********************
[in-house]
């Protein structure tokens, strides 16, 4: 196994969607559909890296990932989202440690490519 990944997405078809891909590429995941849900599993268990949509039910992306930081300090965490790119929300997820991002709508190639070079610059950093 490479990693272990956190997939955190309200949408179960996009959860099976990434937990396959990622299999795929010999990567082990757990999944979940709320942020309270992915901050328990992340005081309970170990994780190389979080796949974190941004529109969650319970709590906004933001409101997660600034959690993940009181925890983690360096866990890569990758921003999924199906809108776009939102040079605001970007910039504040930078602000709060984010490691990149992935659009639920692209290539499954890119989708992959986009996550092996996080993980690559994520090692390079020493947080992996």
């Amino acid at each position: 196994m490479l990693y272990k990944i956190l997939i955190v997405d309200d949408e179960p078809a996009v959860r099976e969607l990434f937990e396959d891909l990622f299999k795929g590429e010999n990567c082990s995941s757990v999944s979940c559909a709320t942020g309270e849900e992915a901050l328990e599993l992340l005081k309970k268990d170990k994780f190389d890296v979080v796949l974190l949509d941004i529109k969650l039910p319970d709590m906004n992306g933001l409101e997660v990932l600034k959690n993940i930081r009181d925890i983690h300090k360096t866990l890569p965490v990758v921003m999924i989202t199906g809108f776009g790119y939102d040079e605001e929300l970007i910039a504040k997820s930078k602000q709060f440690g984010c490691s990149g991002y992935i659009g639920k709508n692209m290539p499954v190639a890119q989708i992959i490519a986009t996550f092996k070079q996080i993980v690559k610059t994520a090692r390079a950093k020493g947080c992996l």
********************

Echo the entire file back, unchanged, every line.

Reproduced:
[in-house]
């Protein structure tokens, strides 16, 4: 196994969607559909890296990932989202440690490519 990944997405078809891909590429995941849900599993268990949509039910992306930081300090965490790119929300997820991002709508190639070079610059950093 490479990693272990956190997939955190309200949408179960996009959860099976990434937990396959990622299999795929010999990567082990757990999944979940709320942020309270992915901050328990992340005081309970170990994780190389979080796949974190941004529109969650319970709590906004933001409101997660600034959690993940009181925890983690360096866990890569990758921003999924199906809108776009939102040079605001970007910039504040930078602000709060984010490691990149992935659009639920692209290539499954890119989708992959986009996550092996996080993980690559994520090692390079020493947080992996």
């Amino acid at each position: 196994m490479l990693y272990k990944i956190l997939i955190v997405d309200d949408e179960p078809a996009v959860r099976e969607l990434f937990e396959d891909l990622f299999k795929g590429e010999n990567c082990s995941s757990v999944s979940c559909a709320t942020g309270e849900e992915a901050l328990e599993l992340l005081k309970k268990d170990k994780f190389d890296v979080v796949l974190l949509d941004i529109k969650l039910p319970d709590m906004n992306g933001l409101e997660v990932l600034k959690n993940i930081r009181d925890i983690h300090k360096t866990l890569p965490v990758v921003m999924i989202t199906g809108f776009g790119y939102d040079e605001e929300l970007i910039a504040k997820s930078k602000q709060f440690g984010c490691s990149g991002y992935i659009g639920k709508n692209m290539p499954v190639a890119q989708i992959i490519a986009t996550f092996k070079q996080i993980v690559k610059t994520a090692r390079a950093k020493g947080c992996l």